To this can be added that Leipzig forms a metropolitan region with Halle. The latter city is located just across the border to Saxony-Anhalt, Leipzig shares for instance an S-train system and an airport with Halle. Saxony has, after Saxony Anhalt, the most vibrant economy of the states of the former East Germany and its economy grew by 1. 9% in 2010. Nonetheless, unemployment remains above the German average, the eastern part of Germany, excluding Berlin, qualifies as an Objective 1 development-region within the European Union, and is eligible to receive investment subsidies of up to 30% until 2013. FutureSAX, a business competition and entrepreneurial support organisation, has been in operation since 2002. Microchip makers near Dresden have given the region the nickname Silicon Saxony, the publishing and porcelain industries of the region are well known, although their contributions to the regional economy are no longer significant. Today the automobile industry, machinery production and services contribute to the development of the region.
Saxony is one of the most renowned tourist destinations in Germany - especially the cities of Leipzig and Dresden, new tourist destinations are developing, notably in the lake district of Lausitz. Saxony reported an unemployment of 8. 8% in 2014. By comparison the average in the former GDR was 9. 8% and 6. 7% for Germany overall, the unemployment rate reached 8. 2% in May 2015. The Leipzig area, which recently was among the regions with the highest unemployment rate, could benefit greatly from investments by Porsche. With the VW Phaeton factory in Dresden, and many part suppliers, zwickau is another major Volkswagen location
The Scandinavian variants are known as futhark or fuþark, the Anglo-Saxon variant is futhorc or fuþorc. Runology is the study of the runic alphabets, runic inscriptions, runology forms a specialised branch of Germanic linguistics. The earliest runic inscriptions date from around 150 AD, the characters were generally replaced by the Latin alphabet as the cultures that had used runes underwent Christianisation, by approximately 700 AD in central Europe and 1100 AD in northern Europe. However, the use of runes persisted for specialized purposes in northern Europe, until the early 20th century, runes were used in rural Sweden for decorative purposes in Dalarna and on Runic calendars. The three best-known runic alphabets are the Elder Futhark, the Anglo-Saxon Futhorc, and the Younger Futhark, the Younger Futhark is divided further into the long-branch runes, short-branch or Rök runes, and the stavlösa or Hälsinge runes. The Younger Futhark developed further into the Medieval runes, and the Dalecarlian runes, the runic alphabet is a derivation of the Old Italic scripts of antiquity, with the addition of some innovations.
Which variant of the Old Italic family in particular gave rise to the runes is uncertain, suggestions include Raetic, Etruscan, or Old Latin as candidates. At the time, all of these scripts had the same angular letter shapes suited for epigraphy, the process of transmission of the script is unknown. The oldest inscriptions are found in Denmark and northern Germany, not near Italy, a West Germanic hypothesis suggests transmission via Elbe Germanic groups, while a Gothic hypothesis presumes transmission via East Germanic expansion. The runes were in use among the Germanic peoples from the 1st or 2nd century AD, no distinction is made in surviving runic inscriptions between long and short vowels, although such a distinction was certainly present phonologically in the spoken languages of the time. Similarly, there are no signs for labiovelars in the Elder Futhark The term runes is used to distinguish these symbols from Latin and it is attested on a 6th-century Alamannic runestaff as runa and possibly as runo on the 4th-century Einang stone.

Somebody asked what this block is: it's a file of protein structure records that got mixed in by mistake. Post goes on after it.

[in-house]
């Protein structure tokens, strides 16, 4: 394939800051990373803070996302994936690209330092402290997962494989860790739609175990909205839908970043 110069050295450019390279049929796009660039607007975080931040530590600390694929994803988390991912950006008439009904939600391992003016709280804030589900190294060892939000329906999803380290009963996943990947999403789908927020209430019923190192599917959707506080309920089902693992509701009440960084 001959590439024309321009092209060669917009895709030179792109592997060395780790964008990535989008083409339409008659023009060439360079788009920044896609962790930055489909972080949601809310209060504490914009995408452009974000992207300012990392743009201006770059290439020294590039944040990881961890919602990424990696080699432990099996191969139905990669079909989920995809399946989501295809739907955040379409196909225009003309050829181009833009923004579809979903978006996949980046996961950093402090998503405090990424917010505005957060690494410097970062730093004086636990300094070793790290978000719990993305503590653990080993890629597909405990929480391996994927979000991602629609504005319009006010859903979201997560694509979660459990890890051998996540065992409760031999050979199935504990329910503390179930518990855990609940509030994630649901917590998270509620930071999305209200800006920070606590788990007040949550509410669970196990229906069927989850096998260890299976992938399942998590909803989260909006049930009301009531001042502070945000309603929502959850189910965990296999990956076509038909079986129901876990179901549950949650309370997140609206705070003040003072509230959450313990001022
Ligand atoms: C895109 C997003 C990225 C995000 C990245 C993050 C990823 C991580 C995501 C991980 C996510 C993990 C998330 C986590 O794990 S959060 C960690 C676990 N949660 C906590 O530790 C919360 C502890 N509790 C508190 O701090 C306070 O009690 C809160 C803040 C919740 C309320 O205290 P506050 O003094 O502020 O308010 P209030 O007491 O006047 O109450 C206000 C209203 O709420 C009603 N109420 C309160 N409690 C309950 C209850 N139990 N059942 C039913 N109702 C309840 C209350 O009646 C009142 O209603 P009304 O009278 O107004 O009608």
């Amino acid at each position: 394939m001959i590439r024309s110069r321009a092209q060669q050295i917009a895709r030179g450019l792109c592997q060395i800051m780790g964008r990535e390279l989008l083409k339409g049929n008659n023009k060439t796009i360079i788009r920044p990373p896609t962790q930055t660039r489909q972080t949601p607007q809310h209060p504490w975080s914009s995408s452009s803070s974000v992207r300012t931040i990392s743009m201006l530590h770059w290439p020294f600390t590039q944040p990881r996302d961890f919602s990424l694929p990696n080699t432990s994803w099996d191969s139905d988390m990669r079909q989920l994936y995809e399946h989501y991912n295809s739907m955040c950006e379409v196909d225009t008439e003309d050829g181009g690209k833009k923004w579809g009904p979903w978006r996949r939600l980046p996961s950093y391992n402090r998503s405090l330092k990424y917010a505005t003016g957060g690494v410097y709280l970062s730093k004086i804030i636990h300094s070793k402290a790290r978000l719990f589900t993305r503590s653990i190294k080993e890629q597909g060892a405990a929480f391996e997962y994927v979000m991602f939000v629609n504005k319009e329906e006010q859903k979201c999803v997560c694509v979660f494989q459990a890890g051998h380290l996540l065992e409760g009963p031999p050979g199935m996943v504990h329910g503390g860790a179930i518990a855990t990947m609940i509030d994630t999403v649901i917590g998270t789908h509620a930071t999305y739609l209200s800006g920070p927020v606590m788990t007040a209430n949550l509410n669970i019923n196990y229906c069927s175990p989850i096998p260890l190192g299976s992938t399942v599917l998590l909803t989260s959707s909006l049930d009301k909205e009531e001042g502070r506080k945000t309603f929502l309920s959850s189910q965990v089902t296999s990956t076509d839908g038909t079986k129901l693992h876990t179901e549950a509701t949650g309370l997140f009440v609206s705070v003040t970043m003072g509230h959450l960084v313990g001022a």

The name comes from the Germanic root run-, meaning secret or whisper, in Old Irish Gaelic, the word rún means mystery, intention or affectionate love. Similarly in Welsh and Old English, the word rhin and rūn respectively means mystery, secret writing, or sometimes in the sense of the word. Ogham is a Celtic script, similarly carved in the Norse manner, the root run- can be found in the Baltic languages, meaning speech. In Lithuanian, runoti means both to cut and to speak, according to another theory, the Germanic root comes from the Indoeuropean root *reuə- dig. The Finnish term for rune, means scratched letter, the Finnish word runo means poem and comes from the same source as the English word rune, it is a very old loan of the Proto-Germanic *rūnō. The runes developed centuries after the Old Italic alphabets from which they are historically derived. The formation of the Elder Futhark was complete by the early 5th century, the Raetic alphabet of Bolzano is often advanced as a candidate for the origin of the runes, with only five Elder Futhark runes having no counterpart in the Bolzano alphabet